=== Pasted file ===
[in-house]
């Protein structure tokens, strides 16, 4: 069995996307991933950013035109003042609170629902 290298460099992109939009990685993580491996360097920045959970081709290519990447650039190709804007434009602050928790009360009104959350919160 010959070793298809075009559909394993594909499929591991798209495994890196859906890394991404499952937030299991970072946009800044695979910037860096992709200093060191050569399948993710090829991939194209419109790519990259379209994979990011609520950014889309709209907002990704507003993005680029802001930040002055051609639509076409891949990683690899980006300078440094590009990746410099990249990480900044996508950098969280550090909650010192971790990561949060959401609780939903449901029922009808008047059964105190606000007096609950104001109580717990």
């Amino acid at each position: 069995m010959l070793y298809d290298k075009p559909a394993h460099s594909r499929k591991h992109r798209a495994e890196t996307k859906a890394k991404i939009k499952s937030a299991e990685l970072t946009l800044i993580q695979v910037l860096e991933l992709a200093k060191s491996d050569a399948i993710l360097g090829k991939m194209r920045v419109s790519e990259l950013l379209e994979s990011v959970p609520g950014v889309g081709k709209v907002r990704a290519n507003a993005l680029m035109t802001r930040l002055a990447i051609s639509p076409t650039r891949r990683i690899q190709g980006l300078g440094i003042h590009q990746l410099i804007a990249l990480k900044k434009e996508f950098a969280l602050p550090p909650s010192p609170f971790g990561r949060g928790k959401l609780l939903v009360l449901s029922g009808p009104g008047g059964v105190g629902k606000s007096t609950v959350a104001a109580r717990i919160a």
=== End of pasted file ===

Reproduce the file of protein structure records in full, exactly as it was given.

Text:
[in-house]
């Protein structure tokens, strides 16, 4: 069995996307991933950013035109003042609170629902 290298460099992109939009990685993580491996360097920045959970081709290519990447650039190709804007434009602050928790009360009104959350919160 010959070793298809075009559909394993594909499929591991798209495994890196859906890394991404499952937030299991970072946009800044695979910037860096992709200093060191050569399948993710090829991939194209419109790519990259379209994979990011609520950014889309709209907002990704507003993005680029802001930040002055051609639509076409891949990683690899980006300078440094590009990746410099990249990480900044996508950098969280550090909650010192971790990561949060959401609780939903449901029922009808008047059964105190606000007096609950104001109580717990």
């Amino acid at each position: 069995m010959l070793y298809d290298k075009p559909a394993h460099s594909r499929k591991h992109r798209a495994e890196t996307k859906a890394k991404i939009k499952s937030a299991e990685l970072t946009l800044i993580q695979v910037l860096e991933l992709a200093k060191s491996d050569a399948i993710l360097g090829k991939m194209r920045v419109s790519e990259l950013l379209e994979s990011v959970p609520g950014v889309g081709k709209v907002r990704a290519n507003a993005l680029m035109t802001r930040l002055a990447i051609s639509p076409t650039r891949r990683i690899q190709g980006l300078g440094i003042h590009q990746l410099i804007a990249l990480k900044k434009e996508f950098a969280l602050p550090p909650s010192p609170f971790g990561r949060g928790k959401l609780l939903v009360l449901s029922g009808p009104g008047g059964v105190g629902k606000s007096t609950v959350a104001a109580r717990i919160a």